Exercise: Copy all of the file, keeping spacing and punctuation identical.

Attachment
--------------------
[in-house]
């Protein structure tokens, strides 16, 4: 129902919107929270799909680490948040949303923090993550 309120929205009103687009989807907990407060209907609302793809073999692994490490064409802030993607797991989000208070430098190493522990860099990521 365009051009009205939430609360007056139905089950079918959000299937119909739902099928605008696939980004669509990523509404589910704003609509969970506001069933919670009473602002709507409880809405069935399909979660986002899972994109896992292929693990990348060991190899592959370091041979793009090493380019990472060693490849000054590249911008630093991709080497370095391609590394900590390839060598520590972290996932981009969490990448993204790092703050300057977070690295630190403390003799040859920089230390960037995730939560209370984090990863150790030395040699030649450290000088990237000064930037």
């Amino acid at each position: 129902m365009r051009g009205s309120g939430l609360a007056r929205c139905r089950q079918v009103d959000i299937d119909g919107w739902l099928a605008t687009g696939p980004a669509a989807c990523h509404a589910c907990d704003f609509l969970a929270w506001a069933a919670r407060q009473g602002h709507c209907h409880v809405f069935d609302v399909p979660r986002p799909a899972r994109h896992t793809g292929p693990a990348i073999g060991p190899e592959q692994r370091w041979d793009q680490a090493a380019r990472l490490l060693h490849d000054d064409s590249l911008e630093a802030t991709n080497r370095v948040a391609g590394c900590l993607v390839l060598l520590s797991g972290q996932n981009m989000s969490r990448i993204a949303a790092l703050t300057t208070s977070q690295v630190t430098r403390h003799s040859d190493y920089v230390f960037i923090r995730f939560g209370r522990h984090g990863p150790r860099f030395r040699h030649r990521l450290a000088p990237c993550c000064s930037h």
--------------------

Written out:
[in-house]
């Protein structure tokens, strides 16, 4: 129902919107929270799909680490948040949303923090993550 309120929205009103687009989807907990407060209907609302793809073999692994490490064409802030993607797991989000208070430098190493522990860099990521 365009051009009205939430609360007056139905089950079918959000299937119909739902099928605008696939980004669509990523509404589910704003609509969970506001069933919670009473602002709507409880809405069935399909979660986002899972994109896992292929693990990348060991190899592959370091041979793009090493380019990472060693490849000054590249911008630093991709080497370095391609590394900590390839060598520590972290996932981009969490990448993204790092703050300057977070690295630190403390003799040859920089230390960037995730939560209370984090990863150790030395040699030649450290000088990237000064930037």
């Amino acid at each position: 129902m365009r051009g009205s309120g939430l609360a007056r929205c139905r089950q079918v009103d959000i299937d119909g919107w739902l099928a605008t687009g696939p980004a669509a989807c990523h509404a589910c907990d704003f609509l969970a929270w506001a069933a919670r407060q009473g602002h709507c209907h409880v809405f069935d609302v399909p979660r986002p799909a899972r994109h896992t793809g292929p693990a990348i073999g060991p190899e592959q692994r370091w041979d793009q680490a090493a380019r990472l490490l060693h490849d000054d064409s590249l911008e630093a802030t991709n080497r370095v948040a391609g590394c900590l993607v390839l060598l520590s797991g972290q996932n981009m989000s969490r990448i993204a949303a790092l703050t300057t208070s977070q690295v630190t430098r403390h003799s040859d190493y920089v230390f960037i923090r995730f939560g209370r522990h984090g990863p150790r860099f030395r040699h030649r990521l450290a000088p990237c993550c000064s930037h």